Daenarys had two defining characteristics: an insatiable thirst for the Iron Throne and compassion for the downtrodden. As much as she and the fans wanted to believe those goals were compatible, they couldn’t be if her solution to all of her problems remained to burn them out of existence with her dragons. Even in the “good seasons,” she never really demonstrated the capacity to actually live by her ideals.

 Also, Jorah Mormont was high on most fans’ death predictions lists. How Daenarys would react to Johah’s likely death was an open question heading into the season, and I don’t know if fans were ready to believe the obvious answer. It would have affected her confidence and sense of morality whether the season had six episodes or ten. 

As for King Bran the Broken, I understand the perception that Bran and his storylines are boring/confusing, even if I don’t agree. It’s easy to read his monotone as a lack of emotion or charisma rather than a genuine attempt to connect with people he no longer understands. He’s possessed by an omniscient immortal bird-spirit, so if he comes across as a little hard to relate to, I sympathize. 

Bran was set up from the first two episodes as someone with tremendous significance, so his complete absence from the fifth season never struck me as evidence that he was some out-of-nowhere candidate for the throne. He’s the only living son of Eddard Stark, and unlike his older brothers, he actually studied politics. While Eddard was teaching Robb, John, and Theon about commanding armies, Catlyn Stark was teaching Bran about the kingdom. 

Also, as a disabled person, it brought tears to eyes when wheelchair-bound Bran was given the title “Bran the Broken,” taking his rightful place among all the great Brandon Starks that came before him.

The title may seem ableist at first, but in Bran’s case, I think it’s self-affirming. I saw an article on Vulture about how Tyrion–born a little person and constantly demeaned as “dwarf”–should have known better than to give Bran that nickname. But the article then goes on to praise Tyrion for using people’s perceptions of him to his advantage. To me, names like “Bran the Brave” or “Bran the Wise” invite a challenge, and the monikers don’t suit Bran because he isn’t boastful and prefers to operate with anonymity rather than concern for peoples’ perceptions of him. Better he be remembered for the things he can’t do and shield the things he can.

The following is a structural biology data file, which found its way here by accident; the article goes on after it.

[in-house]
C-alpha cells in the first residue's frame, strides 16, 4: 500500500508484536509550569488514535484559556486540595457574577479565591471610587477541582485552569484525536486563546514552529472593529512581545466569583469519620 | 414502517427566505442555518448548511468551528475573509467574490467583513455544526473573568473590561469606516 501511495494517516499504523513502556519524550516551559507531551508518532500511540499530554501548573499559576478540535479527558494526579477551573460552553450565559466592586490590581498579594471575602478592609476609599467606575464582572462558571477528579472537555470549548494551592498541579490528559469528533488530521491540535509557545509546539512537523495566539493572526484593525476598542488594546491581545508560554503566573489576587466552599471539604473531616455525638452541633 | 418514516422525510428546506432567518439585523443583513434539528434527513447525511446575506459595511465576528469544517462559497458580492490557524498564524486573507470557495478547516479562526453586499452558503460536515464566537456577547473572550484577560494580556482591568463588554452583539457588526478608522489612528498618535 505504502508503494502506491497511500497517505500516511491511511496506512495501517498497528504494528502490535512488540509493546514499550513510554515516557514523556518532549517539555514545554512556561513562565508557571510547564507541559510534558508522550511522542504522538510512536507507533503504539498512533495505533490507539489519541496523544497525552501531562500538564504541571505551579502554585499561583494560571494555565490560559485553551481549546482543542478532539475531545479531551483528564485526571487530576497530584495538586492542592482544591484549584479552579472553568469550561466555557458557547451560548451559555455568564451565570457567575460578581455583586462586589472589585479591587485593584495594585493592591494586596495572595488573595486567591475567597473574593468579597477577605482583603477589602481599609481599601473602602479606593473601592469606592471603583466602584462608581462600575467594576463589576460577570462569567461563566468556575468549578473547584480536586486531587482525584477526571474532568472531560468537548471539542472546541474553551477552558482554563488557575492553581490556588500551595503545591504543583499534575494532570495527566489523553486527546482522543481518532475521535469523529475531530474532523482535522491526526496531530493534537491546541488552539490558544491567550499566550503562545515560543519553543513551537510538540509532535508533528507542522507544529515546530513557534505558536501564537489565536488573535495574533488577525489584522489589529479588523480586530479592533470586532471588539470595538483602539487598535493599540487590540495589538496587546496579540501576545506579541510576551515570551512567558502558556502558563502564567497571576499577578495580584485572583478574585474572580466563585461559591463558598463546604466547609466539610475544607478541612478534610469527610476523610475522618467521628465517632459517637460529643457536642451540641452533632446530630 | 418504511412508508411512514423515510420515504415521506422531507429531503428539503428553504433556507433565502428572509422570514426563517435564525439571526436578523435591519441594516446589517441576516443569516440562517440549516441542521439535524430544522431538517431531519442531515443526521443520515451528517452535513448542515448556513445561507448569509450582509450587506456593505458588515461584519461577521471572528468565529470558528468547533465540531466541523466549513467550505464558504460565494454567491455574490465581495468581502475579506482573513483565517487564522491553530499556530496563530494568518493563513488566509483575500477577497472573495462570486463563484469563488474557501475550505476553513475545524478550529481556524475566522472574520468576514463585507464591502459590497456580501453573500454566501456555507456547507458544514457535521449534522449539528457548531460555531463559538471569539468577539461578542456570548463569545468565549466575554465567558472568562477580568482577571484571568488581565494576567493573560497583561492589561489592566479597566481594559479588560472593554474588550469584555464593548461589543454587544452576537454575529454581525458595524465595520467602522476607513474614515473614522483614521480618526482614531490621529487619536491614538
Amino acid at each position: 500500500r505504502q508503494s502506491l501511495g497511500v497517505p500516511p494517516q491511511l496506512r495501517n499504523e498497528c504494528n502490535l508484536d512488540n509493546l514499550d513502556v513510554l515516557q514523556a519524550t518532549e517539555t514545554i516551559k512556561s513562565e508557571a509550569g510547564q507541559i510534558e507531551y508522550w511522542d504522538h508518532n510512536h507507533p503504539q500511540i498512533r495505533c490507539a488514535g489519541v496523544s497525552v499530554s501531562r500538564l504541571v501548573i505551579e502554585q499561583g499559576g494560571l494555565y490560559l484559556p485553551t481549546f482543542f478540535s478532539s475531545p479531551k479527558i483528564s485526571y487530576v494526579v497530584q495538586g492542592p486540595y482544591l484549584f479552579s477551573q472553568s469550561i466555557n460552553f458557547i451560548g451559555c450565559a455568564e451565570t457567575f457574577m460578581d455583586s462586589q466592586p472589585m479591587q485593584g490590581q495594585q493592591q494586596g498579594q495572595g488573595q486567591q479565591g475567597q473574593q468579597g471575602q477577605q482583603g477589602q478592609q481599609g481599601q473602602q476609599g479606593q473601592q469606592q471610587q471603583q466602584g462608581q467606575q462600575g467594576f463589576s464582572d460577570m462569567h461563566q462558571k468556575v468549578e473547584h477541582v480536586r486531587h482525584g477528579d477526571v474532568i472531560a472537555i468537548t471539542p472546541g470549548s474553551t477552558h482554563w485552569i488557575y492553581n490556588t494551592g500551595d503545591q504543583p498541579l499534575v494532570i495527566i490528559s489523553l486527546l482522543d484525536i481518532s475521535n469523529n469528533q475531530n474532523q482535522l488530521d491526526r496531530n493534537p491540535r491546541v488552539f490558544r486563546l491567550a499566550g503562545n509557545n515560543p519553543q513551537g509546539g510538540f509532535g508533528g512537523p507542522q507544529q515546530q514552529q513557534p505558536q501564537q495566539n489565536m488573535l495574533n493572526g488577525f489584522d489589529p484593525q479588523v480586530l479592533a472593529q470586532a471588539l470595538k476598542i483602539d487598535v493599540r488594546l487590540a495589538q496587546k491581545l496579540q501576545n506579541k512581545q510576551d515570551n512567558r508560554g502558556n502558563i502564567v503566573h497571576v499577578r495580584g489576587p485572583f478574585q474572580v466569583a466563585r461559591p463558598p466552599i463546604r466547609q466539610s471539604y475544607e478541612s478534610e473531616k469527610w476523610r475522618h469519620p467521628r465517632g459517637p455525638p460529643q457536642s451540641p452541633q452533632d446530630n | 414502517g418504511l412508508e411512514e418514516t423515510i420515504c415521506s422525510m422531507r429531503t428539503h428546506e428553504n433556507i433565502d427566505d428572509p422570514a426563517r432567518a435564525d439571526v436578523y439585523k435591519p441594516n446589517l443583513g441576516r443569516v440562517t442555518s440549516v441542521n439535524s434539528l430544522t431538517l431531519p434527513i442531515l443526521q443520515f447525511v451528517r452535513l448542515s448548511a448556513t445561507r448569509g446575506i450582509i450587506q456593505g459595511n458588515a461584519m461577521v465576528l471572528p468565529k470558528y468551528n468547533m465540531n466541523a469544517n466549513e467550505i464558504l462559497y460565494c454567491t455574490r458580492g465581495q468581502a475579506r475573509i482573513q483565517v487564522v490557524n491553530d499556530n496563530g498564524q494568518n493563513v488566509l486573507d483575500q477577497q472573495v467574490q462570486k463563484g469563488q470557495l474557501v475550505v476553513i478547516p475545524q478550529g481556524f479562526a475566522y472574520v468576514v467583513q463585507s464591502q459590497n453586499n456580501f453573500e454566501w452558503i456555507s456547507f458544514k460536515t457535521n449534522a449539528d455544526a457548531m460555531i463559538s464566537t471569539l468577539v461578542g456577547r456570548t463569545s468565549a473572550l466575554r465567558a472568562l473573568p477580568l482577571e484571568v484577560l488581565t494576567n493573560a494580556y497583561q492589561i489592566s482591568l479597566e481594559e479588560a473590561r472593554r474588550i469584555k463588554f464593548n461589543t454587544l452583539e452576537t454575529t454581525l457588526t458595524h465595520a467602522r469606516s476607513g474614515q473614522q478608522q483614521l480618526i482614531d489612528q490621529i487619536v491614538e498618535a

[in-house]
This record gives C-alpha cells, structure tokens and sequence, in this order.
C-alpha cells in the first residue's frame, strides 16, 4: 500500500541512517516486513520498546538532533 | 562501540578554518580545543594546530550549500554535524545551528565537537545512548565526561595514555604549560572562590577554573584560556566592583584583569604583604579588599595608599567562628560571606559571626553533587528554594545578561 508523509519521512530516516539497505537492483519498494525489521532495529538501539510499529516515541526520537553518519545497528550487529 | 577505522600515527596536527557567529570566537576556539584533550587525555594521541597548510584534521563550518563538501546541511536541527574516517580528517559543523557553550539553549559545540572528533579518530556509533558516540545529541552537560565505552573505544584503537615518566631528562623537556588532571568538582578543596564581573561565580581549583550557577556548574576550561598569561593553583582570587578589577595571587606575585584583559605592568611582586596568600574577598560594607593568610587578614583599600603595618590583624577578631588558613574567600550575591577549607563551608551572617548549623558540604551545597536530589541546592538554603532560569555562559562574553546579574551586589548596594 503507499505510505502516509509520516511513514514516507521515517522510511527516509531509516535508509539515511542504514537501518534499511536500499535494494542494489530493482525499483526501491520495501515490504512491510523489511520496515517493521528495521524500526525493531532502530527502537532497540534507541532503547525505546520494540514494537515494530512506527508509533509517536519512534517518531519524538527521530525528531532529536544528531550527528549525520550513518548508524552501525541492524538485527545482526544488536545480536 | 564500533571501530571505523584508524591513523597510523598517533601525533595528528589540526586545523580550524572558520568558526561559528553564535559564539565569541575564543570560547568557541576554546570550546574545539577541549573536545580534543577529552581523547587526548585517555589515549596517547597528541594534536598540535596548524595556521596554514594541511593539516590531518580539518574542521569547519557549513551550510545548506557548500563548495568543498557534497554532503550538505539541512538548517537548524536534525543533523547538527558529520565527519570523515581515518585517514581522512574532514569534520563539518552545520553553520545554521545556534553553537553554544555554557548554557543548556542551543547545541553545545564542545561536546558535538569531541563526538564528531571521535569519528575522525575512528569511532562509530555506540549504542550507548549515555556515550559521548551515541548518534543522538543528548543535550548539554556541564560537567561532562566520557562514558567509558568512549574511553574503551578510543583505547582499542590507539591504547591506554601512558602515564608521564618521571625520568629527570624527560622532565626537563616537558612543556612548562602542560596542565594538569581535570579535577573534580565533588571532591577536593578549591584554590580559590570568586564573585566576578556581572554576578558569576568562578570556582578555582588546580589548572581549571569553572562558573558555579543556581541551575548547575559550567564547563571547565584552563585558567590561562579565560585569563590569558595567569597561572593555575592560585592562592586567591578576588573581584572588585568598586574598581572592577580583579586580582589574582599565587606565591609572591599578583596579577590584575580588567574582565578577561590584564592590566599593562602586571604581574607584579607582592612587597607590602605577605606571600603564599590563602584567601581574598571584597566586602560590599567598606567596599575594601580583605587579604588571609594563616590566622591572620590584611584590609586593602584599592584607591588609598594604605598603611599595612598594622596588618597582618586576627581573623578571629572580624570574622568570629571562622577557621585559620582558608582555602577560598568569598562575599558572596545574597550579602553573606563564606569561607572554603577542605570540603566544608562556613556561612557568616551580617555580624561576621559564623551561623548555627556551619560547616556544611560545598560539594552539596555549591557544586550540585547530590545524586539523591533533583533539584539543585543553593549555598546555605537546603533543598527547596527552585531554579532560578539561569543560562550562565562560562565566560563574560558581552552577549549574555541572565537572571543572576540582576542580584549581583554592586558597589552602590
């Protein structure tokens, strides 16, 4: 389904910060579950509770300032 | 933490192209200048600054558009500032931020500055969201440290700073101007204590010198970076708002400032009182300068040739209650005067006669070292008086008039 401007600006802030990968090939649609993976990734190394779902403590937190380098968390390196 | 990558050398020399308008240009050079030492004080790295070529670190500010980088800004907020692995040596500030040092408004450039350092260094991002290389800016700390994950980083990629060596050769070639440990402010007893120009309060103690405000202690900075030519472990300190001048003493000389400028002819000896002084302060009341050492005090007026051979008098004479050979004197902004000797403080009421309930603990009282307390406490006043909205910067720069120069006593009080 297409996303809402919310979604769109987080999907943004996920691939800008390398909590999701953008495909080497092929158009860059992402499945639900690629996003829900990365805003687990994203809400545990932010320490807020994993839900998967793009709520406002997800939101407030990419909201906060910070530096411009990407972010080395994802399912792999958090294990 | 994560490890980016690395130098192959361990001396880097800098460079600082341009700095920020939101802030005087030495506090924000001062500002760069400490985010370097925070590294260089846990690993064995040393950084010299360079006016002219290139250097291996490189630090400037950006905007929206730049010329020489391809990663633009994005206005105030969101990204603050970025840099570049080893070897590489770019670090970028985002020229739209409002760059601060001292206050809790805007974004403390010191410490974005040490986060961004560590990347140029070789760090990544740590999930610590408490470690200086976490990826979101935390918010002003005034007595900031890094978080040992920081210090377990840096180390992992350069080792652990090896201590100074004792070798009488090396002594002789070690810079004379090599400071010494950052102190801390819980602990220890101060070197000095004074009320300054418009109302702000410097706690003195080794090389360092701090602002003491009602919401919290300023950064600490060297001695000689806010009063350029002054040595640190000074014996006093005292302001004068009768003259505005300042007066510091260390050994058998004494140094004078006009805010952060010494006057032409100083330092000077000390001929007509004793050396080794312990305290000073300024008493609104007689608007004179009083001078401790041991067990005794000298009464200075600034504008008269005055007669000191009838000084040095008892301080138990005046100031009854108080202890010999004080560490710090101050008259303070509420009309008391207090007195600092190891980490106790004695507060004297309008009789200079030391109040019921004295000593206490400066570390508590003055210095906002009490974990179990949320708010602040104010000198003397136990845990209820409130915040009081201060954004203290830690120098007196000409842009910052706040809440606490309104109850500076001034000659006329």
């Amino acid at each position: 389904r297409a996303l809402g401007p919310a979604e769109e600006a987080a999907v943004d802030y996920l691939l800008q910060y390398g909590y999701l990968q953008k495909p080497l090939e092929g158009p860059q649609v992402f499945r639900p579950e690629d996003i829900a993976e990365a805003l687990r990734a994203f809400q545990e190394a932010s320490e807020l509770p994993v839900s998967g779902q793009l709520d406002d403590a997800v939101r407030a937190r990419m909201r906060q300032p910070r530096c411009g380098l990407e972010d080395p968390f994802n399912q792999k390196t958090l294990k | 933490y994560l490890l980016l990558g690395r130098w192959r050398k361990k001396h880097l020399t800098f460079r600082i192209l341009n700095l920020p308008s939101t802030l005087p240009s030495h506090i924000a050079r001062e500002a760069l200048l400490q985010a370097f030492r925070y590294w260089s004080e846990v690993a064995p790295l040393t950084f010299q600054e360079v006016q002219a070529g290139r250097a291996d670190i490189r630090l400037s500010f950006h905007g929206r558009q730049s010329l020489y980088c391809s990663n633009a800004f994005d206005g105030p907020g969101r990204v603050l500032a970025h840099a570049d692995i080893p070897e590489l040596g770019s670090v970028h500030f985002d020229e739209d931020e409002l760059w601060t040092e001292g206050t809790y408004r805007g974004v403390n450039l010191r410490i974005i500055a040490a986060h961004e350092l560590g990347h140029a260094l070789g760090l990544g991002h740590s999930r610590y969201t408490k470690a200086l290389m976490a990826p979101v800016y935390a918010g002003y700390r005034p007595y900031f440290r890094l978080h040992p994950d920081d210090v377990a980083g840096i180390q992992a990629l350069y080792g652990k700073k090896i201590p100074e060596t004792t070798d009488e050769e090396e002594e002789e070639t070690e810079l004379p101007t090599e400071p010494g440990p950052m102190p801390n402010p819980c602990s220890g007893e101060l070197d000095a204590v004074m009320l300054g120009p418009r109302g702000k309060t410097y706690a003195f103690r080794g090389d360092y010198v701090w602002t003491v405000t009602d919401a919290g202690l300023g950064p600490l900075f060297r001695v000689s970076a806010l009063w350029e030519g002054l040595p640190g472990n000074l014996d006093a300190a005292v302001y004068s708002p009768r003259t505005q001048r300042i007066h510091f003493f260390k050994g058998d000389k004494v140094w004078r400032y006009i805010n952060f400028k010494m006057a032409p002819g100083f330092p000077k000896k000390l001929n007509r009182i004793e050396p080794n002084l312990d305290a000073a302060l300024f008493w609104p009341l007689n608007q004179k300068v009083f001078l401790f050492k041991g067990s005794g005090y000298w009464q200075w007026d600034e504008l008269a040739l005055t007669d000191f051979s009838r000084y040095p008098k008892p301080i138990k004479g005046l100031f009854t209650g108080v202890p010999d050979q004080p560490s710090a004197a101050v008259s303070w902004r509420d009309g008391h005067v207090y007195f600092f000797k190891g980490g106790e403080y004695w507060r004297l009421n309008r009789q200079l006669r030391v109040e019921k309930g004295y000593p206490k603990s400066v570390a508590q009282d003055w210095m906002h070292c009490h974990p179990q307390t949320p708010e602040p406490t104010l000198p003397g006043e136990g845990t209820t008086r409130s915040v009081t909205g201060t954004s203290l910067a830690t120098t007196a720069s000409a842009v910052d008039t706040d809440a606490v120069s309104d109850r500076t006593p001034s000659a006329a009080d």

Another common complaint is how neat and uneventful the wrap-up is with showing the new state of the kingdom. While I admit the Lords of Westeros got on board with the new status quo a little too quickly, none of them was really ready for another war at that point so speeding through the political machinations didn’t bother me. 

First, let’s talk about the new state of the Kingdom. The Iron Throne is no more. Sansa leads an independent North. Arya goes off to find the Westeros equivalent of America. Tyrion is Hand of the King, Bronn is Master of Coin, Brianne is Captain of the King’s Guard, Samwell is Grand Maester, and Davos is Master of Ships. All these developments are awesome, and fit the characters’ journeys throughout the show. John being sent to the Wall, only to live with the Wildlings, isn’t as self-evidently cool, but John was happiest with the Wildlings anyway and I think he deserves his happiness after everything he’s been through. 

The reason I think most of these elements of the ending go unappreciated is they all happened right after another in a mostly wordless montage. Another episode to flesh out the new state of the kingdom probably would have improved the pacing, but again that’s a complaint with how the ending took place and not with what the ending actually was. Overall, I think it was satisfying. 

In conclusion, it’s worth pointing out that this is the ending that Martin had in his head for his book series years ago. I admit that it works better as a book ending than a TV ending, but considering how tremendously violent and tragic the show was throughout the years, a happy ending for our favorite characters feels perfectly justified. Overall, I understand if you’re still uninterested in “House of the Dragon,” but hopefully my analysis gave a fresh perspective on the ending and the final product of the original series.